Table III
Table III. Much debated issues, past and present, concerning
diabetes and the kidney.

Abbreviations: ACE, angiotensin-converting enzyme; ARB, angiotensin receptor blocker.

Biomarkers for predicting complications

In 1984, we showed that microalbuminuria predicted not only renal disease, but also early mortality in both type 1 and type 2 diabetes (Figure 2).6 Microalbuminuria, an excellent marker of complications, was the basic instrument used in the Steno 2 study launched in 1992. Renal biopsy is very rarely required for diagnosing diabetic nephropathy, the only indication being atypical onset of sudden proteinuria. Steno 2 allocated type 2 patients with microalbuminuria to intensified combined intervention (glycemic control using gliclazide, lipid lowering, and blood pressure lowering) or conventional multifactorial treatment. The effect on mortality and end-stage renal disease after 8 years was dramatic. As a result, this treatment has become standard for microalbuminuric patients and even for some normoalbuminuric patients (mainly those with poor control and other risk factors). The Anglo-Danish-Dutch study of Intensive Treatment In peOple with screeN detected diabetes in primary care (ADDITION) used the same multifactorial strategy, but in newly diagnosed patients. In contrast, the results presented at the European Association for the Study of Diabetes (EASD) meeting in Stockholm in September 2010 were negative.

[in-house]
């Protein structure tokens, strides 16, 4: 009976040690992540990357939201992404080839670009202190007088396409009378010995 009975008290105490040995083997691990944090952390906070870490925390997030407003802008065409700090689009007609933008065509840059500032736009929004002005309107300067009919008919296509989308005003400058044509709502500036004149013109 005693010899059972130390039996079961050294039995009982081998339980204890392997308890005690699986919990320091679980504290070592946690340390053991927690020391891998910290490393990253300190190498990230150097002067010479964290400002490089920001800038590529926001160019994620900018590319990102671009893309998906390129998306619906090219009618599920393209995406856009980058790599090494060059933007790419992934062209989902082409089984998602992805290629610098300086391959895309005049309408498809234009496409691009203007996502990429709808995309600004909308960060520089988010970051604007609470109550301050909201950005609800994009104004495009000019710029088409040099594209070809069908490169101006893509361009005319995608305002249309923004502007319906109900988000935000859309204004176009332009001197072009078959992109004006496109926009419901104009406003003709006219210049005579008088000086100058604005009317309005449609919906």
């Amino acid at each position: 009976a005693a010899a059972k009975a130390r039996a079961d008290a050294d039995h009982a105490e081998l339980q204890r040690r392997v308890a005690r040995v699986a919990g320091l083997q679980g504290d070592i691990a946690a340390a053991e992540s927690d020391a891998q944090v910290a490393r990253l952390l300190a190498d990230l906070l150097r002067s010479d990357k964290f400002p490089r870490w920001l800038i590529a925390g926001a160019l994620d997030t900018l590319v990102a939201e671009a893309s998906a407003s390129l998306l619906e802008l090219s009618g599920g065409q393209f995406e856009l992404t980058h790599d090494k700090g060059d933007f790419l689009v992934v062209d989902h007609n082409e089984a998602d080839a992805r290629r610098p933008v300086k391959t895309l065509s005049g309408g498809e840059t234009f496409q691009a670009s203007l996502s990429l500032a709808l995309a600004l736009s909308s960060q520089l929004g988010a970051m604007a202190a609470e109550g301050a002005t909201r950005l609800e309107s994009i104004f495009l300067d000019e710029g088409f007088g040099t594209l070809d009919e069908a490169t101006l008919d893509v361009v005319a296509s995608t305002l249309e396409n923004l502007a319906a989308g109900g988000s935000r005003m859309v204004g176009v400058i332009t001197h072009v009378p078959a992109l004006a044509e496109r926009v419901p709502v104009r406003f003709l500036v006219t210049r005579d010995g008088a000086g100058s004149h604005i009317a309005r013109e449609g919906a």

Figure 3
Figure 3. Ten partly or totally serendipitous discoveries in diabetes (outer circle) that radically improved diabetes care (inner circle).

Abbreviations: ESRD, end-stage renal disease; GFR, glomerular filtration rate; HbA1c, glycated hemoglobin; RAS, renin-angiotensin system, SU, sulfonylurea.

Table IV
Table IV. Possible future developments in diabetes.

What new prospects are on the horizon?